In my previous articles, I have talked about issues facing all caregivers, regardless of the ill-health or diagnosis of the person they care for. This time, I am focusing on caregivers of loved ones with one particular condition – dementia.
Dementia and related conditions have a drastic impact on a family both directly and indirectly. It is not just the person with dementia who is affected, but the entire household. This is particularly poignant where the responsibility of caring falls to the family, which is very typical in India. This new dynamic can put a huge burden on a household financially, emotionally and physically too.
With reports from international bodies such as the WHO (World Health Organisation) declaring that ‘Dementia is increasing fast in Asia placing a huge burden on a growing army of carers, who are mainly family members’ the scale of the issue is not going to lessen, rather it is going to increase, which is why it is so important to address the issue of caring for the caregivers of people with dementia.
Despite the large number of people affected by dementia in India (currently around 3.7 million and predicted to rise to over 7 million by 2030), the issues surrounding the condition remain a largely hidden problem. There is no financial support for families and very little is offered in terms of emotional support. In many situations, caregivers are left on their own to provide care and are often forced to give up work all together.
The emotional effects of being a caregiver are also significant. Caregivers not only have to cope with the loss of losing a loved one to dementia, but also the burden of providing ‘informal care’, financial and emotional support too. This often leads to increased depression, anxiety and other psychological problems for the caregivers.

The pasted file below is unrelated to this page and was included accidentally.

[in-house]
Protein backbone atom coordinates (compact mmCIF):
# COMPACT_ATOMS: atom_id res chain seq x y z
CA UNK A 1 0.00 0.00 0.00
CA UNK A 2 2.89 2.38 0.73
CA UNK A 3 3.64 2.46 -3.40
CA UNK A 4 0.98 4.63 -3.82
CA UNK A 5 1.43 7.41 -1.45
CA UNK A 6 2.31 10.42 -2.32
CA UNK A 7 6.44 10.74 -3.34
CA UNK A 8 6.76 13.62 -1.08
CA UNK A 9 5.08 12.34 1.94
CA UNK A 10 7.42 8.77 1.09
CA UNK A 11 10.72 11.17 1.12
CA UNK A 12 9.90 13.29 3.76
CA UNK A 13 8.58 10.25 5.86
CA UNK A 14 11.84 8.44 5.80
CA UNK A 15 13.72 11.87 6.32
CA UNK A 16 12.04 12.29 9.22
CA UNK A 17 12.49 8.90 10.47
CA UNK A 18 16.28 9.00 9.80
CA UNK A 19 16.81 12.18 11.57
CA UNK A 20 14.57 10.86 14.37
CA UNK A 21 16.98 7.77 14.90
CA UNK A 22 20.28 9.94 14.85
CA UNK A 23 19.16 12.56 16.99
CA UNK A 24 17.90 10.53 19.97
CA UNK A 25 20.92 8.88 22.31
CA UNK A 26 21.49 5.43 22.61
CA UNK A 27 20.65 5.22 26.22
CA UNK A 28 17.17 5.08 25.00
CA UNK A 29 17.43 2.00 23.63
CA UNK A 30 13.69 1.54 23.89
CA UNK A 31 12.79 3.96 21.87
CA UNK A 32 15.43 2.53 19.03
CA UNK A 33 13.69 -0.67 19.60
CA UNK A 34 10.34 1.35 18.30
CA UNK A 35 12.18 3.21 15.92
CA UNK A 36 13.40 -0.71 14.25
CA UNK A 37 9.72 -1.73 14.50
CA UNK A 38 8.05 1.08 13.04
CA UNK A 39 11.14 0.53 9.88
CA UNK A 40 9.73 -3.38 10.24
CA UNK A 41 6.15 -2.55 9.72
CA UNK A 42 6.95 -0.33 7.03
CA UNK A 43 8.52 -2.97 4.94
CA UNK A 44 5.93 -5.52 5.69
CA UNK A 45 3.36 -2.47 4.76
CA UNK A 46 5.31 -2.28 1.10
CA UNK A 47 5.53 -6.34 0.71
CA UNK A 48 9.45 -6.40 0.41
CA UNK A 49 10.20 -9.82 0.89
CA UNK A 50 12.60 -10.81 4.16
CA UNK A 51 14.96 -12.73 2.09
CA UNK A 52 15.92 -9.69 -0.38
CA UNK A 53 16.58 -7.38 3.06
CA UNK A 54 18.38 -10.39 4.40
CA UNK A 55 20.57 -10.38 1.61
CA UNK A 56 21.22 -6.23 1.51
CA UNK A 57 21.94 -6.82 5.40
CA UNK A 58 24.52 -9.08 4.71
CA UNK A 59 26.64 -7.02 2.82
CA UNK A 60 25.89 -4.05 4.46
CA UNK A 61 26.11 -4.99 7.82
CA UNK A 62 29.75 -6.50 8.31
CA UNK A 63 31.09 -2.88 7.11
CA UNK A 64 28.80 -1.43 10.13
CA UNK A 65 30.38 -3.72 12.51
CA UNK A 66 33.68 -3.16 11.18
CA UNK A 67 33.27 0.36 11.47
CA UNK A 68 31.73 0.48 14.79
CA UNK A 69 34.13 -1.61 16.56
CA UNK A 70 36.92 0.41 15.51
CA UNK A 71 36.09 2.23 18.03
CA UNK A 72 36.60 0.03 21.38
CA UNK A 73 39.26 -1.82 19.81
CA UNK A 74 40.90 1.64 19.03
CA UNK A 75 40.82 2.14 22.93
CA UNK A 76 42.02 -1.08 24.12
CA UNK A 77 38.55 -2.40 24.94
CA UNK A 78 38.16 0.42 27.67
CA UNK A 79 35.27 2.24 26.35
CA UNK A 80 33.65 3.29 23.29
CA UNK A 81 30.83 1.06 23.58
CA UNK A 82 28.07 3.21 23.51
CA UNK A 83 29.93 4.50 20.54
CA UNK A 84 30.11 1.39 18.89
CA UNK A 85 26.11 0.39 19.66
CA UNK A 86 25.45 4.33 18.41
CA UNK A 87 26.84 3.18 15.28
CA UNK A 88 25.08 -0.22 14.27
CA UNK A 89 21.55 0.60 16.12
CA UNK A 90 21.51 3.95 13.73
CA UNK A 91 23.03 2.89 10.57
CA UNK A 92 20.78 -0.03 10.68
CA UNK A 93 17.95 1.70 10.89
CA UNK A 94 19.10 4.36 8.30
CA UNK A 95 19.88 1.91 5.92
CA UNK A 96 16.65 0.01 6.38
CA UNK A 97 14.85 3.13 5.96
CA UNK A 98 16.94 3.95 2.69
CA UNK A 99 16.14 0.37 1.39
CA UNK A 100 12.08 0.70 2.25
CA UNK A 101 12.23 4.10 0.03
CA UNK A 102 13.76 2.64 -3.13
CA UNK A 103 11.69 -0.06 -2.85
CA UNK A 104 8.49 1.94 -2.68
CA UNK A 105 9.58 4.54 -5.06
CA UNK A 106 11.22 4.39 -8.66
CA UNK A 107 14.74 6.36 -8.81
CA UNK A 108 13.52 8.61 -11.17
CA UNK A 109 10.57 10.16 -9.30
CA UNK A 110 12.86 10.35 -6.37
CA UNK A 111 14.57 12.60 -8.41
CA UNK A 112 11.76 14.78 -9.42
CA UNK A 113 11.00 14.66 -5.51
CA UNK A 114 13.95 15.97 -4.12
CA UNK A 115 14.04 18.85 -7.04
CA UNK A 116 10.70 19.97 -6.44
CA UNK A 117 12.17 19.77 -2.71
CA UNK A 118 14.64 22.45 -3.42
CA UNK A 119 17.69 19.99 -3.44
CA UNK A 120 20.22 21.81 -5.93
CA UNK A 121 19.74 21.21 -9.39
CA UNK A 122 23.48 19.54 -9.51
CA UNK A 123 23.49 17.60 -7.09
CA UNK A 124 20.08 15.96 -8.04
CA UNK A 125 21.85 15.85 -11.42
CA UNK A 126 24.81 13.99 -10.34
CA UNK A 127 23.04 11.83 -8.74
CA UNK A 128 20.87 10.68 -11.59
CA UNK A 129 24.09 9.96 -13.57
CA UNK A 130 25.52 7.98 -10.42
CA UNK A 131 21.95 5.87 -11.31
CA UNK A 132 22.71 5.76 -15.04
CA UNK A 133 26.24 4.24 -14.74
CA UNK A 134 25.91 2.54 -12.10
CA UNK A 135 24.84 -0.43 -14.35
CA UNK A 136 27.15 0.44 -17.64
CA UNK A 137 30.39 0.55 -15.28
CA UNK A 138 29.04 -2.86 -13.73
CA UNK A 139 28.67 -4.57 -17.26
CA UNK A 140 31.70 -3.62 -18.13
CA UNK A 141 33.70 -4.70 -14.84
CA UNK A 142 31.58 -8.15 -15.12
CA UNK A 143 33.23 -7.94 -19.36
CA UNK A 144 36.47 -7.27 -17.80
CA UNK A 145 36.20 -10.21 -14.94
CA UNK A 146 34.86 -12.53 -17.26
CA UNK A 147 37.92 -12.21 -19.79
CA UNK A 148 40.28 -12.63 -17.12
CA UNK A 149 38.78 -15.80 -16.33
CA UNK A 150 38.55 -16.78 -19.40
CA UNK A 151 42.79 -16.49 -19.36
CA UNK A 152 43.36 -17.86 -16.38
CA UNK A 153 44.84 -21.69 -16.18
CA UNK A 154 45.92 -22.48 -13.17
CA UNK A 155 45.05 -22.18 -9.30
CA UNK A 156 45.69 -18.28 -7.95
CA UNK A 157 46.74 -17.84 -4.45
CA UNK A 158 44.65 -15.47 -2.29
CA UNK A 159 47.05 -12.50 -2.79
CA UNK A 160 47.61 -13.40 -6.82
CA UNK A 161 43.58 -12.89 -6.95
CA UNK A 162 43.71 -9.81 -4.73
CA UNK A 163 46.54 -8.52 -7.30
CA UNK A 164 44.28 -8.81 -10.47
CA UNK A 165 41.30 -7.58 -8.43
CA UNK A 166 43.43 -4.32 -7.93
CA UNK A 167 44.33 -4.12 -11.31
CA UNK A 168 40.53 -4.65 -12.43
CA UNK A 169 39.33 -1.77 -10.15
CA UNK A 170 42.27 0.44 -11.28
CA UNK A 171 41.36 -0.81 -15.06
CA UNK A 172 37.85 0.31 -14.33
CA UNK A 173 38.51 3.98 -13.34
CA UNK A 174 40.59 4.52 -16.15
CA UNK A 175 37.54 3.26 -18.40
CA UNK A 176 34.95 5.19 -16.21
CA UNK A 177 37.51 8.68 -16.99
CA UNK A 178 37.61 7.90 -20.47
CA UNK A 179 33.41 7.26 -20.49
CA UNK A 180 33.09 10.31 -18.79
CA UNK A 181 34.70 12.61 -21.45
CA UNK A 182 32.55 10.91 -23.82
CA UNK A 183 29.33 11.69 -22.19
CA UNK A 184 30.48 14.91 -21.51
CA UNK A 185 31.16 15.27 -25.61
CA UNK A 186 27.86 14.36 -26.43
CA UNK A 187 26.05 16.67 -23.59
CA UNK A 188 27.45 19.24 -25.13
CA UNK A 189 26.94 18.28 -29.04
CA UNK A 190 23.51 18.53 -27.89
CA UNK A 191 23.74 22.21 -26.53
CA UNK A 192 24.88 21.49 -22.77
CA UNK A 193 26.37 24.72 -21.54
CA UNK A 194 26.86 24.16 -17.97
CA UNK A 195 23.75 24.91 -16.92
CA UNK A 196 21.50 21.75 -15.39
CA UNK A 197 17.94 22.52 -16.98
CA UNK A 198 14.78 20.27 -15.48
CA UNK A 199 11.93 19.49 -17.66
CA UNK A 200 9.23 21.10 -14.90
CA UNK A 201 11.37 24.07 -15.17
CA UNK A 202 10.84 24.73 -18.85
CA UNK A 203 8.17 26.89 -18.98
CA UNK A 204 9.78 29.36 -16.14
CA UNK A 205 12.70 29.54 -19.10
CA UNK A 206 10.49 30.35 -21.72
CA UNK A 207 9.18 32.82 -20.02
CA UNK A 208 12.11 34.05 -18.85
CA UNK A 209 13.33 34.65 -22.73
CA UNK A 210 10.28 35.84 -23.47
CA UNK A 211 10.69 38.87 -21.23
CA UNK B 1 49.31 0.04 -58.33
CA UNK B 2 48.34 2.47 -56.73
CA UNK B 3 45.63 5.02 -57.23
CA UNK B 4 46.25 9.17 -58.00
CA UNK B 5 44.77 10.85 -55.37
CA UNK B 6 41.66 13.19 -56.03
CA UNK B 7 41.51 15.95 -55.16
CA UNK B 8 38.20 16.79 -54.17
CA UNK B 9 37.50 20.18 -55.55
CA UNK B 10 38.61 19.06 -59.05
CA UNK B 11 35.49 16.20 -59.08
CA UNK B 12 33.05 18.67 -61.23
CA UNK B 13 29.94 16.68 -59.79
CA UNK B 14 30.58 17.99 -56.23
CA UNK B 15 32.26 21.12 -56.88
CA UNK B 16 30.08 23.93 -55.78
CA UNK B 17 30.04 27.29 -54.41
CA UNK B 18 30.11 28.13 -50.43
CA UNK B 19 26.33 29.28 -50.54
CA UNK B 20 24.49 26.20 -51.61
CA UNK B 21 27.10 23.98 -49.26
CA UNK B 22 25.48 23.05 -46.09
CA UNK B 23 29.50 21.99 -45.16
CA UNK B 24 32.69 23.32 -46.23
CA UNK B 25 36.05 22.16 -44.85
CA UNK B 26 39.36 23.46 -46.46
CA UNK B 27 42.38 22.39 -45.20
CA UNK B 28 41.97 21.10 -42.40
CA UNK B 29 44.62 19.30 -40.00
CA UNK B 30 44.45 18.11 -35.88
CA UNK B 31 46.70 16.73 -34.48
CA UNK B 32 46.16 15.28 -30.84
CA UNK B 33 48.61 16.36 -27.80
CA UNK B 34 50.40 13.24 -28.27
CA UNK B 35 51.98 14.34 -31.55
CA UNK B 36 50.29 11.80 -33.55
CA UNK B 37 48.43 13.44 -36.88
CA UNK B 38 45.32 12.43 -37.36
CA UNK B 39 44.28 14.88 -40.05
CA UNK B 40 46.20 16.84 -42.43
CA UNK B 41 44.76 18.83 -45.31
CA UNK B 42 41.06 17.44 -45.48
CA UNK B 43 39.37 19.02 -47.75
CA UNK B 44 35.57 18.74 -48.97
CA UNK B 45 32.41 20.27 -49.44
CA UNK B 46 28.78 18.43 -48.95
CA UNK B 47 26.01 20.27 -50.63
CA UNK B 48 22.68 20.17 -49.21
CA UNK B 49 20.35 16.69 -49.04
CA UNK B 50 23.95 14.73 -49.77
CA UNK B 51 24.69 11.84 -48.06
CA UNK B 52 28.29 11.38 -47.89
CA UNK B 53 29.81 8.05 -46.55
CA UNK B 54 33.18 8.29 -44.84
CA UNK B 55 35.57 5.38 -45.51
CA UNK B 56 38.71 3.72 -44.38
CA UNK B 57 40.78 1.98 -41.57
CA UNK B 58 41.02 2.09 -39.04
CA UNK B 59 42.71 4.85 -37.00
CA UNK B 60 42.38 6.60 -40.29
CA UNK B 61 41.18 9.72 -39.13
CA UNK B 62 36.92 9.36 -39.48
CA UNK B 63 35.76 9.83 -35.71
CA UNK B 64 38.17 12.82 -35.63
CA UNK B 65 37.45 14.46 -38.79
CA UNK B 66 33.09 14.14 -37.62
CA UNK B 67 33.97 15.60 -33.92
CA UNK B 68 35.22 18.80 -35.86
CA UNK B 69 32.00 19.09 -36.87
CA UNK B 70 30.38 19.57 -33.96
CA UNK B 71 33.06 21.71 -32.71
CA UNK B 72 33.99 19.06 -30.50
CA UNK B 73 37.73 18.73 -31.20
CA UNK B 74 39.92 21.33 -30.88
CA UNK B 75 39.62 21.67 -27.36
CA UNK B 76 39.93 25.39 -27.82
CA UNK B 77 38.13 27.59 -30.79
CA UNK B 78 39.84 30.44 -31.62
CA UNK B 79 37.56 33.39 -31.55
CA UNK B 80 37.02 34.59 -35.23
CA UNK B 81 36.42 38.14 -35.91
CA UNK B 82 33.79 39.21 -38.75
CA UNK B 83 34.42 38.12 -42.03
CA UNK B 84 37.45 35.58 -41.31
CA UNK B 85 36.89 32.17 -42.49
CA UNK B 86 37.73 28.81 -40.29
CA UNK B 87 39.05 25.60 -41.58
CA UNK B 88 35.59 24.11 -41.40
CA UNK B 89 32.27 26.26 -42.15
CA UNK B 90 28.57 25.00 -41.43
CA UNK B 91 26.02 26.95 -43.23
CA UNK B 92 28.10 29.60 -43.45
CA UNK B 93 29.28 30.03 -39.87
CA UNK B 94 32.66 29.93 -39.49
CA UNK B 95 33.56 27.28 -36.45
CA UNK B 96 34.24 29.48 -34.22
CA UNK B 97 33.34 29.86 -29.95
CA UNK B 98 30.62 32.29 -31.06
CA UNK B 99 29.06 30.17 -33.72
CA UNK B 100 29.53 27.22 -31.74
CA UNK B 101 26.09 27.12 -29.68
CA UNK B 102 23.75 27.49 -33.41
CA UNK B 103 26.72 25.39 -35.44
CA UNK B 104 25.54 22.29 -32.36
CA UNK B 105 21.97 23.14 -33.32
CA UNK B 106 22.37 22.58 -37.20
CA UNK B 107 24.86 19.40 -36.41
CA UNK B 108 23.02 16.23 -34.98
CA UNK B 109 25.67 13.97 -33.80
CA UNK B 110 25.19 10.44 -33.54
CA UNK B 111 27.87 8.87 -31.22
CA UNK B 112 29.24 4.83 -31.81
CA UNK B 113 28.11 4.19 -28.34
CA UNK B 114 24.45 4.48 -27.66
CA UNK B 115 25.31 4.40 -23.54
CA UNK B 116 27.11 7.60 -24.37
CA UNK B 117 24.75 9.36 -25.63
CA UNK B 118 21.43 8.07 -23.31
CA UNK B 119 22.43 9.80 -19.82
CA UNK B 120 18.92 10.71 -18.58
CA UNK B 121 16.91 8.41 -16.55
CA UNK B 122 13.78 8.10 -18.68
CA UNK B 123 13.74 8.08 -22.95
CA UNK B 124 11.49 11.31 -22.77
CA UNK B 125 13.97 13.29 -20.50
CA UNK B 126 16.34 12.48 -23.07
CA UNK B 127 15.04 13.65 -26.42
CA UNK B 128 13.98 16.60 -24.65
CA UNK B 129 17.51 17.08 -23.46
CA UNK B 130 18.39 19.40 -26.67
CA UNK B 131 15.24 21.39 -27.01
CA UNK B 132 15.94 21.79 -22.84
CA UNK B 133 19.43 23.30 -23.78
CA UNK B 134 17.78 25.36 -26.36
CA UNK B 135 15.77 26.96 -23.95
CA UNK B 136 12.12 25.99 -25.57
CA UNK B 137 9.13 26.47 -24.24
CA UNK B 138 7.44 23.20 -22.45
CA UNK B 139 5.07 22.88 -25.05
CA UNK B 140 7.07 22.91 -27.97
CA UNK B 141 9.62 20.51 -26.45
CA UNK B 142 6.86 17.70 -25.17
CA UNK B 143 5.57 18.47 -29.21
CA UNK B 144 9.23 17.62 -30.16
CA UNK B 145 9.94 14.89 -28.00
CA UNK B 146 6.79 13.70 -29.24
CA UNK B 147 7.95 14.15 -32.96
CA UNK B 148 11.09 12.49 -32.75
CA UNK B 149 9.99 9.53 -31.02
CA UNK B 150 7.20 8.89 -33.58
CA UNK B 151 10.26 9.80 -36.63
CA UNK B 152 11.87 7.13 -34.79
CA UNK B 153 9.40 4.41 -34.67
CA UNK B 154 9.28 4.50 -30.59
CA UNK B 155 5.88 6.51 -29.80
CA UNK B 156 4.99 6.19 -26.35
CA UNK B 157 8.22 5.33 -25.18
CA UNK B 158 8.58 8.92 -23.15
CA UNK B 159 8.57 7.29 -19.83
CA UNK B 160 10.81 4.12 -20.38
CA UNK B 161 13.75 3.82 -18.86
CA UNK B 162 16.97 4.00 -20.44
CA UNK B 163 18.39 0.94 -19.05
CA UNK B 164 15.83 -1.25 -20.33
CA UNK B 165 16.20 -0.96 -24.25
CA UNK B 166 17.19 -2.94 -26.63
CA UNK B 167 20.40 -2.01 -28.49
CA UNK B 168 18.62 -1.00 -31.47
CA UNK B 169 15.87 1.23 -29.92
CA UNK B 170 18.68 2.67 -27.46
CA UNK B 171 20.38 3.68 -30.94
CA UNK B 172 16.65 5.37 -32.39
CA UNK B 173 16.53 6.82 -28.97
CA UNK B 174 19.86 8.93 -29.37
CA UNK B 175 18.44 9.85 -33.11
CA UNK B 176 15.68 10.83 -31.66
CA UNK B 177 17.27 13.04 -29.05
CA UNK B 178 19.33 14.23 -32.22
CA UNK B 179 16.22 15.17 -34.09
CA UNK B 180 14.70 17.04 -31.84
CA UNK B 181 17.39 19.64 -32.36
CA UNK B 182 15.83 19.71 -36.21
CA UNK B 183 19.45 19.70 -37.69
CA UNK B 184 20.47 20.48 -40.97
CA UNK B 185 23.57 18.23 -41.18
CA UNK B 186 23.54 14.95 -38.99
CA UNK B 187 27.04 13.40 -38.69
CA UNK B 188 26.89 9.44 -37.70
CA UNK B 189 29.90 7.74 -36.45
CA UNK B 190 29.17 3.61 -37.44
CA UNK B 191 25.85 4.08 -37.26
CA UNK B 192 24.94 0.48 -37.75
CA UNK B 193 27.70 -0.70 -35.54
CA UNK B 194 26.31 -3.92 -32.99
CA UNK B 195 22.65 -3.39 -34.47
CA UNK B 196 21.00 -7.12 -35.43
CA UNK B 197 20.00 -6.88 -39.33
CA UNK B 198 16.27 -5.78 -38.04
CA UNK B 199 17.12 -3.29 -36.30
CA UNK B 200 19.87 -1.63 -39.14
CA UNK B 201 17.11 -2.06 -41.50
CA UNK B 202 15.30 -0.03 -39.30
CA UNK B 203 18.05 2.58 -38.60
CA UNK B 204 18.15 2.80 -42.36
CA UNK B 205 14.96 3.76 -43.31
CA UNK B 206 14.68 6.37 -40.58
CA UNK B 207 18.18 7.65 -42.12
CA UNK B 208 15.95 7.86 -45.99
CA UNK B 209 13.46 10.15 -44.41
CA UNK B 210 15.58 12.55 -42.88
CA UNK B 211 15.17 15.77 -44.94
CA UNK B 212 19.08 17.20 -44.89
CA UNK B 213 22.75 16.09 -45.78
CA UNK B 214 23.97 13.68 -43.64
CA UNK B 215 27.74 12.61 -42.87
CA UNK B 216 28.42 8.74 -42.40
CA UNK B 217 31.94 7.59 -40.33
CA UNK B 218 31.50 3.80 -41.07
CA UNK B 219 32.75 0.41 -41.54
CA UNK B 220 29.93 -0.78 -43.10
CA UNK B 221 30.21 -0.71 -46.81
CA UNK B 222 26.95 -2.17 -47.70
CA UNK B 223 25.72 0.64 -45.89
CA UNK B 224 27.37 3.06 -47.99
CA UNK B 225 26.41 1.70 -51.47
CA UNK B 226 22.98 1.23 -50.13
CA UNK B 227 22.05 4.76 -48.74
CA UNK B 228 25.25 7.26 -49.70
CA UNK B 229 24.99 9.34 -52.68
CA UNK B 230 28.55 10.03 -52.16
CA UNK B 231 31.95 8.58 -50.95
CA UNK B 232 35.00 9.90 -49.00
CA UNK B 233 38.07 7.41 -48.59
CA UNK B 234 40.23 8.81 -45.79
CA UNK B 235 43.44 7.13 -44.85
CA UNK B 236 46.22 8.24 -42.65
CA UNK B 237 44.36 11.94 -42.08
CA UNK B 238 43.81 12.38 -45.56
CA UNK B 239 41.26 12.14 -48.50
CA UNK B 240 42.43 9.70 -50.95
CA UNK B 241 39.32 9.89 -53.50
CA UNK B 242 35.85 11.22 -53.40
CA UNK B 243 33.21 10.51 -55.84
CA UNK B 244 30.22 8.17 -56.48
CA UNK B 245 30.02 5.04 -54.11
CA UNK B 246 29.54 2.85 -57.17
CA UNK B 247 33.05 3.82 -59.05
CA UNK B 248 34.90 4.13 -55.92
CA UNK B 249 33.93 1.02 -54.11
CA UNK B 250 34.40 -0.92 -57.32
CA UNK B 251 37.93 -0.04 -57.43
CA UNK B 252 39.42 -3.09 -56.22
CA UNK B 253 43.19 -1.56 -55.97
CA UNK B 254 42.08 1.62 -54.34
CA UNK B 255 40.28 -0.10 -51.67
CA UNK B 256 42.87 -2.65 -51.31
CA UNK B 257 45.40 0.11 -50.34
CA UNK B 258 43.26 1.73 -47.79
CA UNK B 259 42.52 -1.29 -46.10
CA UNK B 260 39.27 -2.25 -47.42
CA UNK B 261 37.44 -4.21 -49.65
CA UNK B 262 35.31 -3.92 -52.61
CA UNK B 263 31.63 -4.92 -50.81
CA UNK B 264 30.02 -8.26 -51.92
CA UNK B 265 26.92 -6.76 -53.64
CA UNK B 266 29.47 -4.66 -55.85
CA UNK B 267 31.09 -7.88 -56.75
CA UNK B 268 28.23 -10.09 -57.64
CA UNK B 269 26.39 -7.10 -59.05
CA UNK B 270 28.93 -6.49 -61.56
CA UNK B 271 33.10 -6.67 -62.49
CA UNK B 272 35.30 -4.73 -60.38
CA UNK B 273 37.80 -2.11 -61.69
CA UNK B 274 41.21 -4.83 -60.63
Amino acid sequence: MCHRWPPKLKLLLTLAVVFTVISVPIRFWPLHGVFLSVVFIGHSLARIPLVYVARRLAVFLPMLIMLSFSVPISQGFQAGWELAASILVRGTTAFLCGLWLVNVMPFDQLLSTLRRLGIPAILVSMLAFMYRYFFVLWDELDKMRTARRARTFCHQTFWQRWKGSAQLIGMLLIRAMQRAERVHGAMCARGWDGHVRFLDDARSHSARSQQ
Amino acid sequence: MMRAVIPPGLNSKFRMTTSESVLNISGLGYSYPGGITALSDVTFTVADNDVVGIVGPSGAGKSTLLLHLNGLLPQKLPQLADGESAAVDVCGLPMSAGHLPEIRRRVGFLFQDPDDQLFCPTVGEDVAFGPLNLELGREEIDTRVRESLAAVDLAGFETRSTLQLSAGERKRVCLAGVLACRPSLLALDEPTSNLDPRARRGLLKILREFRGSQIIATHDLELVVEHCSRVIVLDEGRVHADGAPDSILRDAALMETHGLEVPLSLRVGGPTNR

With all that said, in Indian culture, many see taking care of the family and elderly as a privilege and a positive role, despite the negative impacts that come with it, and it is for this very reason that we need to support family caregivers and champion their important role.
If you are reading this article because you care for a relative or friend with dementia, I would like to offer a few suggestions to support you in your role. Whilst naturally your main priority as a caregiver may be for your loved one, it is also incredibly important to have awareness for your own health and wellbeing. The emotional and physical effects of being a caregiver for a person with dementia can be very damaging if they are not recognised and addressed early on.
Here, I outline some practical advice and strategies for caregivers to ensure they are caring for themselves, as well as their loved ones.
As much as you can, eat a healthy, balanced diet, keep active and get enough sleep. Without these your body will soon feel drained, making caregiving even more of a strain.
As with your physical health, it is also important to take care of your emotional wellbeing. It is normal to feel sad, stressed, angry, frustrated, isolated, anxious and guilty as a caregiver, and some of these emotions can be consuming. Recognising the triggers for these emotions and talking to family, other caregiver or your doctor can help alleviate some of these feelings
It is vital to have time to yourself and take a break from caregiving. Looking after a person with dementia can be incredibly tiring, so a few hours to yourself to relax, recuperate and rest will allow you to reenergise.
One of the major concerns for caregivers can be the financial burden of caregiving, and this can lead to significant stress. If you are experiencing money worries with care, don’t be afraid to ask for help from family and friends.
Finally, always remember you are doing the best you can!
This practical advice will hopefully go some way to help caregivers see the importance of caring for themselves and allow them to find techniques of coping with their caregiving role more effectively.
Dr Anil Patil is the founder and executive director of Carers Worldwide. Carers Worldwide highlights and tackles issues faced by unpaid family caregivers. Established in 2012 and registered in the UK, it works exclusively with caregivers in developing countries. Dr Patil co-authors this column with Ruth Patil, who volunteers with Carers Worldwide.For more information you can log on to Carers Worldwide.You can write to the authors at email@example.com